AF: Well in terms of identity, I feel like “Brown Boy” is sort of a fitting intro to what you’re about, in that it’s a critique of stereotypes that surround marginalized cultures. What was your specific motivation behind writing it?
TO: This is gonna sound really ridiculous, but I don’t spend a lot of time coming up with lyrics. I’ve been in writing sessions with people who are, I would say, career songwriters. They live in Nashville, or they’re in L.A. and they write songs for their career. And my approach is so different from that. I don’t usually labor over the lyrics, they kind of just happen as they’re gonna happen. A lot of times, I’m going back and looking at them and saying “What is this? What does this mean or what could it mean?” I don’t wanna make myself out to have this really grand scheme, but I do feel like looking back at the lyrics [to “Brown Boy”] after writing them they do feel like a declaration in a way. I think I was singing it more to myself than necessarily trying to establish any kind of stance to external forces or norms or whatever. I think it was like an anthem just for myself living on the margins. And with the video, a lot of people in that video are activists and artists that live in Detroit. After the song was written, I wanted the visuals to really represent that diverse spectrum of people that I’ve gotten a chance to know that I’ve been really influenced by. Those are the people that I hope are gonna be dancing with the song. For me, that’s the most important thing – am I gonna enjoy performing it? Is my good friend gonna wanna dance to it? That’s the focus as much as any other political statement.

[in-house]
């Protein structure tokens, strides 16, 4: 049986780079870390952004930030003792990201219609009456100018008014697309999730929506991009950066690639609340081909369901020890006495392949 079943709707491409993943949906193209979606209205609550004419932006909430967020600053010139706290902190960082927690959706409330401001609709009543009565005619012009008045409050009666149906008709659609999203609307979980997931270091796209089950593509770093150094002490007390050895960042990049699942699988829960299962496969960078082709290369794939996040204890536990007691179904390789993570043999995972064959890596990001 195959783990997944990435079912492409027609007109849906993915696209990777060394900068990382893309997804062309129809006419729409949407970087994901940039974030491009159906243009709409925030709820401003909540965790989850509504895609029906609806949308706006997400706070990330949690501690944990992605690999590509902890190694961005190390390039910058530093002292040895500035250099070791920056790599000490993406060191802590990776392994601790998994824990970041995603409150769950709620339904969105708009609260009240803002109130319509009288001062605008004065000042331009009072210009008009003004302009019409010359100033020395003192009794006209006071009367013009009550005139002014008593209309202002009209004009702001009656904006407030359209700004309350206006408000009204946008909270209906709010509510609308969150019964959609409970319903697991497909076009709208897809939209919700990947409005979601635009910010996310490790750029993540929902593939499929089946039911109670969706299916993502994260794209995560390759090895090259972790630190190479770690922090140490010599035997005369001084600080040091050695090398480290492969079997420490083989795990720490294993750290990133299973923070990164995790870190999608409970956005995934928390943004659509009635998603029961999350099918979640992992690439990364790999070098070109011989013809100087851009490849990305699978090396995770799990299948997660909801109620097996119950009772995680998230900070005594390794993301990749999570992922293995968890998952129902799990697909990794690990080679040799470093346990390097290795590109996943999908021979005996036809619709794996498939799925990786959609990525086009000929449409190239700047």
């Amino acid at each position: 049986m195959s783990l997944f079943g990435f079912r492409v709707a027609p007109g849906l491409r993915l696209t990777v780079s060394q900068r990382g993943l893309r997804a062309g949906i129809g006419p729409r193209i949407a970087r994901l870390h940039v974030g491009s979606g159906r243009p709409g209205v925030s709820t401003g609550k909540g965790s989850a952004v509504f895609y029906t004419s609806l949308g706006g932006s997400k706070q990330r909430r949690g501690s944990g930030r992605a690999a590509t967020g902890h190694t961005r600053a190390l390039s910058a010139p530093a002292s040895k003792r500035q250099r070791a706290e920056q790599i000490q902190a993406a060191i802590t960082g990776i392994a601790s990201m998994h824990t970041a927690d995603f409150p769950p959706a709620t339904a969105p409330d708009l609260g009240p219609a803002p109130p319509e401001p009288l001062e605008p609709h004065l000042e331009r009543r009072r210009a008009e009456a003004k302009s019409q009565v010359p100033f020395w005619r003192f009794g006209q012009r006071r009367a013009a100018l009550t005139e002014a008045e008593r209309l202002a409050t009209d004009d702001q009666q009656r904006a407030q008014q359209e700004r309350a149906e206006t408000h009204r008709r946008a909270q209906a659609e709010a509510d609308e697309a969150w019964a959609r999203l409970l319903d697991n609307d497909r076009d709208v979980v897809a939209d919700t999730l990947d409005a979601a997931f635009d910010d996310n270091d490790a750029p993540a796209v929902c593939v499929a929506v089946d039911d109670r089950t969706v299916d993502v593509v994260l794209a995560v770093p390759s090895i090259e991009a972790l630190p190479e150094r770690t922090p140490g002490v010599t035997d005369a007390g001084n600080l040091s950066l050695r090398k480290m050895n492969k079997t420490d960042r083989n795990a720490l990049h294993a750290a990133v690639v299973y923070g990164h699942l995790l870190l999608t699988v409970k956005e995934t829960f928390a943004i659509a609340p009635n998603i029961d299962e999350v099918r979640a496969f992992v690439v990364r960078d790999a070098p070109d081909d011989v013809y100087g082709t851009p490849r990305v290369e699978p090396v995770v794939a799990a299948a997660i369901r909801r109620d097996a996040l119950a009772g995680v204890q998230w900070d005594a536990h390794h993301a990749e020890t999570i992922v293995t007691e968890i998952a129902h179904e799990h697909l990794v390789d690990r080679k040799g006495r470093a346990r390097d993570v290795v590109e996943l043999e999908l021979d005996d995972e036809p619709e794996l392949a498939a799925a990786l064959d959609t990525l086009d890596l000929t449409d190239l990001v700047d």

AF: So you’re essentially making music that a community of activists can enjoy. Are these people that you’ve come into contact with via your work as an educator? You’re involved with Planned Parenthood, specializing in gender identity, sexual equality, and health awareness.
TO: I actually got introduced to an artist named Invincible who is an MC from Detroit… their work is so intertwined with their political action in social justice movements so just even being at a show with them, I met a lot of really interesting folks in Detroit. I’d been doing social justice work but I feel like those actually were pretty separate. And now I see them converging more. I met someone at a show and it turned out they work at Ruth Ellis, which is a center in Detroit specifically for trans and homeless youth of color. He was like, “Let’s actually do a program, and let’s do some education” and kind of let those meld and for me that feels really good. Planned Parenthood is really good to work for because you can bring your whole self there, so I felt like they were separate but now they’re actually coming together more than they did at the beginning.
AF: Well I think it can be powerful to use artistic expression to forward social movements, and it’s important work. With Yung Archetype, you reference Carl Jung’s theories about universal patterns and images. Which archetypes did you draw on and which are you trying to tear down?